Seniors who smoke are more at risk for lung cancer and should discuss with their health care provider whether they should get an annual low-dose CT scan to screen for early lung cancer. Screening may benefit seniors who are either active or former smokers, who quit within the past 15 years, have no signs of lung cancer, and have a 30 pack-year* smoking history. You should discuss the benefits, limitations, and risks of screening with a health care provider before testing is done. Medicare covers testing.

*A pack-year is 1 pack of cigarettes per day per year. One pack per day for 30 years or 2 packs per day for 15 years would both be 30 pack-years.

Cancer Screenings for Women Age 65 or Older

Breast Cancer Testing

It is important that women report any changes in the way their breasts look or feel to their caregiver and/or a healthcare provider right away. They should get a mammogram every 2 years, or can even choose to get one every year, if they fall in the risk category (breast cancer runs in their family or they’ve had breast tissue issues before). It’s important for seniors and their caregivers to understand the pros and cons of breast cancer screening.

It’s also important to know if a senior has a higher than average risk for breast cancer. Health care providers help you determine whether they senior needs to get other tests done along with mammograms.

Cervical Cancer Testing

No cervical cancer testing is needed if the senior has had regular cervical cancer testing with normal results during the previous 10 years.

No cervical testing is needed after a hysterectomy that removed the uterus and cervix as long as it was done for reasons not related to cervical cancer.

Senior women with a history of a serious cervical pre-cancer should continue testing for 20 years after that diagnosis, and the testing is covered by Medicare.

Colon Cancer Testing

Testing is recommended for colon cancer, and there are many testing options. It’s important to talk with a health care provider about which tests are best for you and how often testing should be done. Medicare covers colon cancer testing.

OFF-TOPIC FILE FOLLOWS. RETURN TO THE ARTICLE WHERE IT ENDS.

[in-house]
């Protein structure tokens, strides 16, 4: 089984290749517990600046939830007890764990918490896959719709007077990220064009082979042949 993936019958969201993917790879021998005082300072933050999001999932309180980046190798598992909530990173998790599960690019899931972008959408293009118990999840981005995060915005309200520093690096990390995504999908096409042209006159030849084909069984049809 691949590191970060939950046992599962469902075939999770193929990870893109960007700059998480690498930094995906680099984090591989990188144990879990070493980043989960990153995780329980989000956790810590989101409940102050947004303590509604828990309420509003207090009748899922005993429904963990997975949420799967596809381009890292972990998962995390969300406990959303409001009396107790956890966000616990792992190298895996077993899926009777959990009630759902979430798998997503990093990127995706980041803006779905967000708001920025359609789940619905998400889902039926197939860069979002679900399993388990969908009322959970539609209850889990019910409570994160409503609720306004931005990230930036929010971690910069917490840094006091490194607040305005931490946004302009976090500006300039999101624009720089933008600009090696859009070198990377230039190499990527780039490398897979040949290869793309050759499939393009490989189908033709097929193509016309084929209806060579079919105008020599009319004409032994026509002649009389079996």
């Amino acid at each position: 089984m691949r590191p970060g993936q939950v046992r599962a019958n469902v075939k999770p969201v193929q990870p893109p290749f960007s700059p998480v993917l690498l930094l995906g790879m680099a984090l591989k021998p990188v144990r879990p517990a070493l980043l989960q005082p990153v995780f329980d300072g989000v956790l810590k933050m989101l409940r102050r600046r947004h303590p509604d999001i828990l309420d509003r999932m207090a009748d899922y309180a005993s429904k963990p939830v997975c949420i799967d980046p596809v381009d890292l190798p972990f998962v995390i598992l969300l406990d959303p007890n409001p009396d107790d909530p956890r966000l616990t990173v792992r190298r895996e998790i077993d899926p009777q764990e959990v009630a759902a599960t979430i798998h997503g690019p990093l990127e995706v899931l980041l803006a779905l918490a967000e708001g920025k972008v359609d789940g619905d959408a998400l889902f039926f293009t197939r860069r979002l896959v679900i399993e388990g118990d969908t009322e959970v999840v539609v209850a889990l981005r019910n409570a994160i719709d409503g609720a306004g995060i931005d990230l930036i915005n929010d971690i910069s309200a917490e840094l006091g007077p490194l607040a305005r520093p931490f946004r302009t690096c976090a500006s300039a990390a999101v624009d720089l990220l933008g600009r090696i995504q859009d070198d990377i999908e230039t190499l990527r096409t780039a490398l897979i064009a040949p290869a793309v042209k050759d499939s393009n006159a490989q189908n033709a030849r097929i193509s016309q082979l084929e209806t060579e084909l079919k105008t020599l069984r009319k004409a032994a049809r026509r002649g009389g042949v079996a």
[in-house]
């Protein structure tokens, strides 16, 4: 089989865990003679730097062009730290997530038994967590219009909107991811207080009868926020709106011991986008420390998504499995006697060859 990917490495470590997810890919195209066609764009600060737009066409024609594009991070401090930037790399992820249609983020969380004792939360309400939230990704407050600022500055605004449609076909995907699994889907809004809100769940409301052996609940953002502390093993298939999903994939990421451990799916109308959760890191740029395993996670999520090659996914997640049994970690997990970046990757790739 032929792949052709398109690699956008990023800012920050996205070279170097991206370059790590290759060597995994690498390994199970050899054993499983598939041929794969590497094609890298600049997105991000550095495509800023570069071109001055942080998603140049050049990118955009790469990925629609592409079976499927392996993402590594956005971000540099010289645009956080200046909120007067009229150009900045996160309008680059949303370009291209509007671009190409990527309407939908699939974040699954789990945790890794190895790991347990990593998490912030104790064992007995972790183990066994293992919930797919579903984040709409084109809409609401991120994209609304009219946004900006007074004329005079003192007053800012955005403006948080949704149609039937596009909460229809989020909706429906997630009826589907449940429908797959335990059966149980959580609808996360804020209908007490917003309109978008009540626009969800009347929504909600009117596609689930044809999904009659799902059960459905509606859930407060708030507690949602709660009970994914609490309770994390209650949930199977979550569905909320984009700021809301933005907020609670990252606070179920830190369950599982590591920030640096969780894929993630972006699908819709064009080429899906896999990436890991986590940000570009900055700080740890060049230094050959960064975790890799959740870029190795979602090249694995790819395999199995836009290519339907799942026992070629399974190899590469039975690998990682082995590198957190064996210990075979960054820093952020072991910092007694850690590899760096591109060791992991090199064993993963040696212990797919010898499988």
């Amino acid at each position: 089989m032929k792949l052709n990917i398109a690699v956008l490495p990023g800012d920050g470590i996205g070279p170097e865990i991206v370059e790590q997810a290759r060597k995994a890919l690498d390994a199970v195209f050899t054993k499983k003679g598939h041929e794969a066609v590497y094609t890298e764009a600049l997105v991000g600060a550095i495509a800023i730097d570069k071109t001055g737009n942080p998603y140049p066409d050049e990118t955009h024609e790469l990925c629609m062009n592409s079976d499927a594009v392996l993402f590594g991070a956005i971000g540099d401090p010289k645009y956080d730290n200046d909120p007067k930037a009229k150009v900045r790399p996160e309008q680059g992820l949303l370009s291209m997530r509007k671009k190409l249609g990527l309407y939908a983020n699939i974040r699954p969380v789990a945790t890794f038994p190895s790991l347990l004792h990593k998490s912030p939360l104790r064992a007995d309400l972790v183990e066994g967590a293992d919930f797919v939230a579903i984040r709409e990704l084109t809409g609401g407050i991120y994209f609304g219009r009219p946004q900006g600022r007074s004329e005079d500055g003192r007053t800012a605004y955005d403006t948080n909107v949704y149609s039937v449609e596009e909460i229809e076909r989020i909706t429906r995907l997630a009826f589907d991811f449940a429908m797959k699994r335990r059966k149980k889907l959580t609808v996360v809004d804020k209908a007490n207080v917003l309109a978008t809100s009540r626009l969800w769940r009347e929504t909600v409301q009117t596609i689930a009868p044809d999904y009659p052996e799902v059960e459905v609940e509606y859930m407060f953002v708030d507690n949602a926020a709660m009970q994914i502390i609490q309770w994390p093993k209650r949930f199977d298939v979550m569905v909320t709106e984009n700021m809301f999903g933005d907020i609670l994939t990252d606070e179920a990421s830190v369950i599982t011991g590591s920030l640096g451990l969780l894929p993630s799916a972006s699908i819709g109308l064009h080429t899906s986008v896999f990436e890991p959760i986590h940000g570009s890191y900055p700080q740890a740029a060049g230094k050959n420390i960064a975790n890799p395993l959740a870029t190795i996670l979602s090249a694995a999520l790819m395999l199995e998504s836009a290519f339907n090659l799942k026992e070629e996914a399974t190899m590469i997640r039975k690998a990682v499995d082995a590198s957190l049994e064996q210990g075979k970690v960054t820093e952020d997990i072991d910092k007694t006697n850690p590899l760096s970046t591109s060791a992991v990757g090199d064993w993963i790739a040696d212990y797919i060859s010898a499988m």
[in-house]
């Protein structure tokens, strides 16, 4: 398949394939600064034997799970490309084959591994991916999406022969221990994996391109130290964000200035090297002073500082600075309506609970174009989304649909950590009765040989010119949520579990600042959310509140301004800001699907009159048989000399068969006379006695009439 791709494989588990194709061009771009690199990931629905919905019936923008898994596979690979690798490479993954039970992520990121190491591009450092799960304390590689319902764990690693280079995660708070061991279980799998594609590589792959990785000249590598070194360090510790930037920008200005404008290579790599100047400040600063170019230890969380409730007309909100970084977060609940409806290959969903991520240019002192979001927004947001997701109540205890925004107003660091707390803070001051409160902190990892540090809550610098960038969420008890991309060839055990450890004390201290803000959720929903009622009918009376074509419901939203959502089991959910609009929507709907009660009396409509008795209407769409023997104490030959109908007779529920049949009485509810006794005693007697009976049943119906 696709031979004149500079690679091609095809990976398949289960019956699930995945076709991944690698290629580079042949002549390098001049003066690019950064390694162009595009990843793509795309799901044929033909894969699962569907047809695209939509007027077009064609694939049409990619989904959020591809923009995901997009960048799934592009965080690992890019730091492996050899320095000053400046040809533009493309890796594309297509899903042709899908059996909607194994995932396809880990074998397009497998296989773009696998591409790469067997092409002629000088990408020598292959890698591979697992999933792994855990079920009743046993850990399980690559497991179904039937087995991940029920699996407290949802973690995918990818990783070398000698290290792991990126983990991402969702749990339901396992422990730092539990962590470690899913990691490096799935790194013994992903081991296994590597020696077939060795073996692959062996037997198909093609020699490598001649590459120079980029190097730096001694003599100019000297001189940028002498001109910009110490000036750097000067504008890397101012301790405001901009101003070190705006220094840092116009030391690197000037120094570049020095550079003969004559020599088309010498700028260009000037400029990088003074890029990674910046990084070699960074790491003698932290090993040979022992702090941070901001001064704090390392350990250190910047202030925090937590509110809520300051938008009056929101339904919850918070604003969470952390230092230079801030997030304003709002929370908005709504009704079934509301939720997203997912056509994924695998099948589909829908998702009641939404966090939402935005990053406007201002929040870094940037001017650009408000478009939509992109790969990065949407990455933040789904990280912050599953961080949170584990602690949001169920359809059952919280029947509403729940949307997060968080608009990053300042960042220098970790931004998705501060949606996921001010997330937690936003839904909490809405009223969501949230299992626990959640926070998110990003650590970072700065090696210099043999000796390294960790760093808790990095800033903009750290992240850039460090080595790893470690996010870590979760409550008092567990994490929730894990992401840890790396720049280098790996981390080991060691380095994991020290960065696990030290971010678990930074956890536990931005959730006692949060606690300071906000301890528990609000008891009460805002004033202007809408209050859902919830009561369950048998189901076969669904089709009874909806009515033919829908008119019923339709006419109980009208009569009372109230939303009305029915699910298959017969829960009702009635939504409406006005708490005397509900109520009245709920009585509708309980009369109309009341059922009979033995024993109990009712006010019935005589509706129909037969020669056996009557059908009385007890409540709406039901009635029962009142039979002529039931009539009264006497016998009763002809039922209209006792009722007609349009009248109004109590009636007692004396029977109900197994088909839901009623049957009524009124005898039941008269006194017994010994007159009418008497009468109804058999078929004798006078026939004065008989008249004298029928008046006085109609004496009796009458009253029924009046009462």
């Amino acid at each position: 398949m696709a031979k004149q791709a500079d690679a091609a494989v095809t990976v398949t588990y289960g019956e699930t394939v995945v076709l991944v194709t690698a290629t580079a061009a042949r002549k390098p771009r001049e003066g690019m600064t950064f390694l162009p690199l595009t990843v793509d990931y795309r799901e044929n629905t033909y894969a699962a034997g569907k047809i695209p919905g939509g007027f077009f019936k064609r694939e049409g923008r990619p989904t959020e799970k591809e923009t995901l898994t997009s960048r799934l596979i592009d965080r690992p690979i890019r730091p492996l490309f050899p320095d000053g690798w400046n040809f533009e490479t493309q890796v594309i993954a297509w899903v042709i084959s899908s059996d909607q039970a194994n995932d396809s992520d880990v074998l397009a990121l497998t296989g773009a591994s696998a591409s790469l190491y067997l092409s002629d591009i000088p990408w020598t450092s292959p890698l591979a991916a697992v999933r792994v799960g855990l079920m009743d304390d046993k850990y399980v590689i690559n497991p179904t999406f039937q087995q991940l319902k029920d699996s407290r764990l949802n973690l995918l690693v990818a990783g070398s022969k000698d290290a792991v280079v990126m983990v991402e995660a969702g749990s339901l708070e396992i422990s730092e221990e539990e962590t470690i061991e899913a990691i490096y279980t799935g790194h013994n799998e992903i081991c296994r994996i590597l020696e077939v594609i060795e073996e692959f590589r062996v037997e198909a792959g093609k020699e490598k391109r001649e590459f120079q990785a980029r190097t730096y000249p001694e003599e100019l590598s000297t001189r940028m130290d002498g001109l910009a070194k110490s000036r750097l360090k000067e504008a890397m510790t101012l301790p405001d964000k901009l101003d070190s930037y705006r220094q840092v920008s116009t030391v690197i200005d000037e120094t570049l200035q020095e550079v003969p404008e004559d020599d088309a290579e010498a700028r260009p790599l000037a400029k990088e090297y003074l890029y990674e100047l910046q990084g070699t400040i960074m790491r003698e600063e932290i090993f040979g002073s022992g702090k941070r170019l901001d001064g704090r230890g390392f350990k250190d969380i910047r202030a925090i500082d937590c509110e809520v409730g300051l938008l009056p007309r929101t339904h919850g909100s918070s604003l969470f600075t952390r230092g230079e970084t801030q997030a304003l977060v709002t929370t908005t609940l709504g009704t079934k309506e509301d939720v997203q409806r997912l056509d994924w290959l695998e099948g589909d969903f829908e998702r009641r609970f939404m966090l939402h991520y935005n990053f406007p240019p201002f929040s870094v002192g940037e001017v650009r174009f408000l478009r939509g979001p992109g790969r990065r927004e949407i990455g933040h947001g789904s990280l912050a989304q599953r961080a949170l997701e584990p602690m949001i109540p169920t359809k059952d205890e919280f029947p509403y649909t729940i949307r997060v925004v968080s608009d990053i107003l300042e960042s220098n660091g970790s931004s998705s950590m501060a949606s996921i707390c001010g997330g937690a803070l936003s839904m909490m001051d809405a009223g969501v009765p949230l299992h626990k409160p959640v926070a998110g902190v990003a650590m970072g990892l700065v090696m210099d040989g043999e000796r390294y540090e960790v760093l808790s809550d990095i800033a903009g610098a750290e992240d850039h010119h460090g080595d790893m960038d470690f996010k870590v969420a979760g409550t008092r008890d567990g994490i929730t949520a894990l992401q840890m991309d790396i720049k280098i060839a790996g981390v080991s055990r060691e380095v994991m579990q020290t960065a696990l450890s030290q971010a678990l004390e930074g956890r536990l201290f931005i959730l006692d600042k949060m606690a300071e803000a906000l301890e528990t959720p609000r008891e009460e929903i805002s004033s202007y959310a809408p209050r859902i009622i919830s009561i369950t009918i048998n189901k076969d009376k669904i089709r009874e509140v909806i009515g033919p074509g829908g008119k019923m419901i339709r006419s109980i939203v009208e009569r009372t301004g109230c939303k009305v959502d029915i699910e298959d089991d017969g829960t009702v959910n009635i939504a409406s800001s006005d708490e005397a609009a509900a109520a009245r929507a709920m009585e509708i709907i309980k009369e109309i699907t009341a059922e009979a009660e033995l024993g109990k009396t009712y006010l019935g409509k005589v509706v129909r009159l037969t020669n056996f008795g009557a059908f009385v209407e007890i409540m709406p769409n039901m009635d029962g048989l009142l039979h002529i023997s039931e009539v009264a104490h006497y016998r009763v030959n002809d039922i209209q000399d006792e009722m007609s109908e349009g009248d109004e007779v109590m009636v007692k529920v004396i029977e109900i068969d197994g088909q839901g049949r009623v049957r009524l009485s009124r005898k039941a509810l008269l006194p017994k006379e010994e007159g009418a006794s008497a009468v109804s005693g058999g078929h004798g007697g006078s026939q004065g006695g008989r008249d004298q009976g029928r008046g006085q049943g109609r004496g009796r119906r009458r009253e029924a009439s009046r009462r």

Lung Cancer Testing

If the senior has a history of smoking, talk to a health care provider about it and whether you should get an annual low-dose CT scan to screen for early lung cancer. Screening may benefit the senior if they are an active or former smoker who has quit within the past 15 years, have no signs of lung cancer, and have a 30 pack-year smoking history. It’s important to discuss the benefits, limitations, and risks of screening with a healthcare provider before testing is done. Medicare does cover lung cancer testing.

*A pack-year is 1 pack of cigarettes per day per year. One pack per day for 30 years or 2 packs per day for 15 years would both be 30 pack-years.

Cancer Donations Go a Long Way

Donations towards medical testing help scientists find the next breakthrough cancer treatment. Without the financial contributions to support clinical trials, advancements can not be made.

DONATE NOW, as your tax-deductible donation funds lifesaving research, treatment and care — and means so much to those fighting cancer!

Please donate today.

Are you a caregiver or senior who has had to deal with cancer screening? Do you have any recommendations or suggestions for others? Please share them with us in the comments below.